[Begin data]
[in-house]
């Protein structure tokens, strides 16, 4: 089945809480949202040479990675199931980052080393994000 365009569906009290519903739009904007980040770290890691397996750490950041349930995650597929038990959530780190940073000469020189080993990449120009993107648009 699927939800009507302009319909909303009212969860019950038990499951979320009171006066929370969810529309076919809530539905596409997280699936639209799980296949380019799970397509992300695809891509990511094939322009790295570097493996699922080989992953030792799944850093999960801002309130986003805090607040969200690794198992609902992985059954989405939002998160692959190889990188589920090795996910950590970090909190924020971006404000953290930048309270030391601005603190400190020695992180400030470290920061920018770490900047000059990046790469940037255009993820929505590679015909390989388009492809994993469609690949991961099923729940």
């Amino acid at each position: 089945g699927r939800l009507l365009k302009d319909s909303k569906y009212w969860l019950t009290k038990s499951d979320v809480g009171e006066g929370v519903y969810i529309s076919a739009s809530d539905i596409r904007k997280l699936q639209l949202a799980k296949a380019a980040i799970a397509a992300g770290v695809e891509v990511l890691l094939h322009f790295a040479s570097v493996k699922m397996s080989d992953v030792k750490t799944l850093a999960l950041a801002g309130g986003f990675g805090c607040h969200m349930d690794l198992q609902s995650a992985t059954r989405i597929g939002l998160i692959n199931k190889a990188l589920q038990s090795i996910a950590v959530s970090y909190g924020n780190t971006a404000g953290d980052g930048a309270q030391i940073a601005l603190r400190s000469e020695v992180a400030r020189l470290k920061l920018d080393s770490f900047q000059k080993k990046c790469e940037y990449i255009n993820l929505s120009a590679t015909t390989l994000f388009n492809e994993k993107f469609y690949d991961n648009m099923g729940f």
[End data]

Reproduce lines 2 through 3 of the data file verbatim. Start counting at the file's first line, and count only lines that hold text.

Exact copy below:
């Protein structure tokens, strides 16, 4: 089945809480949202040479990675199931980052080393994000 365009569906009290519903739009904007980040770290890691397996750490950041349930995650597929038990959530780190940073000469020189080993990449120009993107648009 699927939800009507302009319909909303009212969860019950038990499951979320009171006066929370969810529309076919809530539905596409997280699936639209799980296949380019799970397509992300695809891509990511094939322009790295570097493996699922080989992953030792799944850093999960801002309130986003805090607040969200690794198992609902992985059954989405939002998160692959190889990188589920090795996910950590970090909190924020971006404000953290930048309270030391601005603190400190020695992180400030470290920061920018770490900047000059990046790469940037255009993820929505590679015909390989388009492809994993469609690949991961099923729940």
């Amino acid at each position: 089945g699927r939800l009507l365009k302009d319909s909303k569906y009212w969860l019950t009290k038990s499951d979320v809480g009171e006066g929370v519903y969810i529309s076919a739009s809530d539905i596409r904007k997280l699936q639209l949202a799980k296949a380019a980040i799970a397509a992300g770290v695809e891509v990511l890691l094939h322009f790295a040479s570097v493996k699922m397996s080989d992953v030792k750490t799944l850093a999960l950041a801002g309130g986003f990675g805090c607040h969200m349930d690794l198992q609902s995650a992985t059954r989405i597929g939002l998160i692959n199931k190889a990188l589920q038990s090795i996910a950590v959530s970090y909190g924020n780190t971006a404000g953290d980052g930048a309270q030391i940073a601005l603190r400190s000469e020695v992180a400030r020189l470290k920061l920018d080393s770490f900047q000059k080993k990046c790469e940037y990449i255009n993820l929505s120009a590679t015909t390989l994000f388009n492809e994993k993107f469609y690949d991961n648009m099923g729940f």